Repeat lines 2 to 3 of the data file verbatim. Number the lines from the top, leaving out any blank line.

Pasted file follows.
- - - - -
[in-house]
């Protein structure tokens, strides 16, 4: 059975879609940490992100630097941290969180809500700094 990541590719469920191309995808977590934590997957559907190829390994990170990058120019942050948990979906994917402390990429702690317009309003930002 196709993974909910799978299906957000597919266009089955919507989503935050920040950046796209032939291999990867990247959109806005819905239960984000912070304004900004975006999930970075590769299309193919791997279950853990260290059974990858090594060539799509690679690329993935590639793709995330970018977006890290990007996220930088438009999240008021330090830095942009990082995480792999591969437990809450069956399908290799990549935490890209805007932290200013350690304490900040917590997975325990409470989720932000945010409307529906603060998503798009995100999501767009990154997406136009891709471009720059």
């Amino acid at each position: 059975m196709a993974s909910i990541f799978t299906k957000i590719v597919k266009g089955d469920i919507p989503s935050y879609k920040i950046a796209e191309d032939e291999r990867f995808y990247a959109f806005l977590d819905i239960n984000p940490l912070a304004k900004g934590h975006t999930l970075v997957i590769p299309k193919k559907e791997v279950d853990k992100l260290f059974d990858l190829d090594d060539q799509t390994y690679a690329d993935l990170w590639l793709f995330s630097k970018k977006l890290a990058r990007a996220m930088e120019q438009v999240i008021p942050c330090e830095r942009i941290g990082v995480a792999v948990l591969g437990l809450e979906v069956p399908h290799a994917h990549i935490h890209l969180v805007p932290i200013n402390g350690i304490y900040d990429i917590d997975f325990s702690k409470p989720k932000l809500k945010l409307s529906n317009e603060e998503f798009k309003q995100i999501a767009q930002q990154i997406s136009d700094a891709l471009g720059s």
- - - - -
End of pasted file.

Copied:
């Protein structure tokens, strides 16, 4: 059975879609940490992100630097941290969180809500700094 990541590719469920191309995808977590934590997957559907190829390994990170990058120019942050948990979906994917402390990429702690317009309003930002 196709993974909910799978299906957000597919266009089955919507989503935050920040950046796209032939291999990867990247959109806005819905239960984000912070304004900004975006999930970075590769299309193919791997279950853990260290059974990858090594060539799509690679690329993935590639793709995330970018977006890290990007996220930088438009999240008021330090830095942009990082995480792999591969437990809450069956399908290799990549935490890209805007932290200013350690304490900040917590997975325990409470989720932000945010409307529906603060998503798009995100999501767009990154997406136009891709471009720059």
């Amino acid at each position: 059975m196709a993974s909910i990541f799978t299906k957000i590719v597919k266009g089955d469920i919507p989503s935050y879609k920040i950046a796209e191309d032939e291999r990867f995808y990247a959109f806005l977590d819905i239960n984000p940490l912070a304004k900004g934590h975006t999930l970075v997957i590769p299309k193919k559907e791997v279950d853990k992100l260290f059974d990858l190829d090594d060539q799509t390994y690679a690329d993935l990170w590639l793709f995330s630097k970018k977006l890290a990058r990007a996220m930088e120019q438009v999240i008021p942050c330090e830095r942009i941290g990082v995480a792999v948990l591969g437990l809450e979906v069956p399908h290799a994917h990549i935490h890209l969180v805007p932290i200013n402390g350690i304490y900040d990429i917590d997975f325990s702690k409470p989720k932000l809500k945010l409307s529906n317009e603060e998503f798009k309003q995100i999501a767009q930002q990154i997406s136009d700094a891709l471009g720059s």